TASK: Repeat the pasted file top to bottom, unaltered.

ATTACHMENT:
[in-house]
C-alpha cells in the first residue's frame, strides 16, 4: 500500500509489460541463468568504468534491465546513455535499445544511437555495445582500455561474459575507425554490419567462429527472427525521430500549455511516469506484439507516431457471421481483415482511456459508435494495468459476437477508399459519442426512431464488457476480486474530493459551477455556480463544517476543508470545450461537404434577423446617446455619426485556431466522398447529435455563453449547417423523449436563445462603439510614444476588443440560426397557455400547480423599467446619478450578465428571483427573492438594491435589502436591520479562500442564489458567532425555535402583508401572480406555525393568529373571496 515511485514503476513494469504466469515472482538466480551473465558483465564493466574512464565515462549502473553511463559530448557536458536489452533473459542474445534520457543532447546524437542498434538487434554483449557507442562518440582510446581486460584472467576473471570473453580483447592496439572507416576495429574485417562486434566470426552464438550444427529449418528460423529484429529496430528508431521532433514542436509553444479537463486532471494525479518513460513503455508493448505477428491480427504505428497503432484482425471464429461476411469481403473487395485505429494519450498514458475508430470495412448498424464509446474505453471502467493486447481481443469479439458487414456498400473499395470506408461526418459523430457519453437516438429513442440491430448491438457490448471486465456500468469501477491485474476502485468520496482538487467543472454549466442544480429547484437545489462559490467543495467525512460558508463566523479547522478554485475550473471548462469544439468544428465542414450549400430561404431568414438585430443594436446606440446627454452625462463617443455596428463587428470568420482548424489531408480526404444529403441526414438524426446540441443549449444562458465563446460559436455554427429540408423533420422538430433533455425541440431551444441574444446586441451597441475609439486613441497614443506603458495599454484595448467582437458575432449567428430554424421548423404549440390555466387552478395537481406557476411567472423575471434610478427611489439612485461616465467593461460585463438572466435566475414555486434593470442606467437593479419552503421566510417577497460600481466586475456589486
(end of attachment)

[in-house]
C-alpha cells in the first residue's frame, strides 16, 4: 500500500509489460541463468568504468534491465546513455535499445544511437555495445582500455561474459575507425554490419567462429527472427525521430500549455511516469506484439507516431457471421481483415482511456459508435494495468459476437477508399459519442426512431464488457476480486474530493459551477455556480463544517476543508470545450461537404434577423446617446455619426485556431466522398447529435455563453449547417423523449436563445462603439510614444476588443440560426397557455400547480423599467446619478450578465428571483427573492438594491435589502436591520479562500442564489458567532425555535402583508401572480406555525393568529373571496 515511485514503476513494469504466469515472482538466480551473465558483465564493466574512464565515462549502473553511463559530448557536458536489452533473459542474445534520457543532447546524437542498434538487434554483449557507442562518440582510446581486460584472467576473471570473453580483447592496439572507416576495429574485417562486434566470426552464438550444427529449418528460423529484429529496430528508431521532433514542436509553444479537463486532471494525479518513460513503455508493448505477428491480427504505428497503432484482425471464429461476411469481403473487395485505429494519450498514458475508430470495412448498424464509446474505453471502467493486447481481443469479439458487414456498400473499395470506408461526418459523430457519453437516438429513442440491430448491438457490448471486465456500468469501477491485474476502485468520496482538487467543472454549466442544480429547484437545489462559490467543495467525512460558508463566523479547522478554485475550473471548462469544439468544428465542414450549400430561404431568414438585430443594436446606440446627454452625462463617443455596428463587428470568420482548424489531408480526404444529403441526414438524426446540441443549449444562458465563446460559436455554427429540408423533420422538430433533455425541440431551444441574444446586441451597441475609439486613441497614443506603458495599454484595448467582437458575432449567428430554424421548423404549440390555466387552478395537481406557476411567472423575471434610478427611489439612485461616465467593461460585463438572466435566475414555486434593470442606467437593479419552503421566510417577497460600481466586475456589486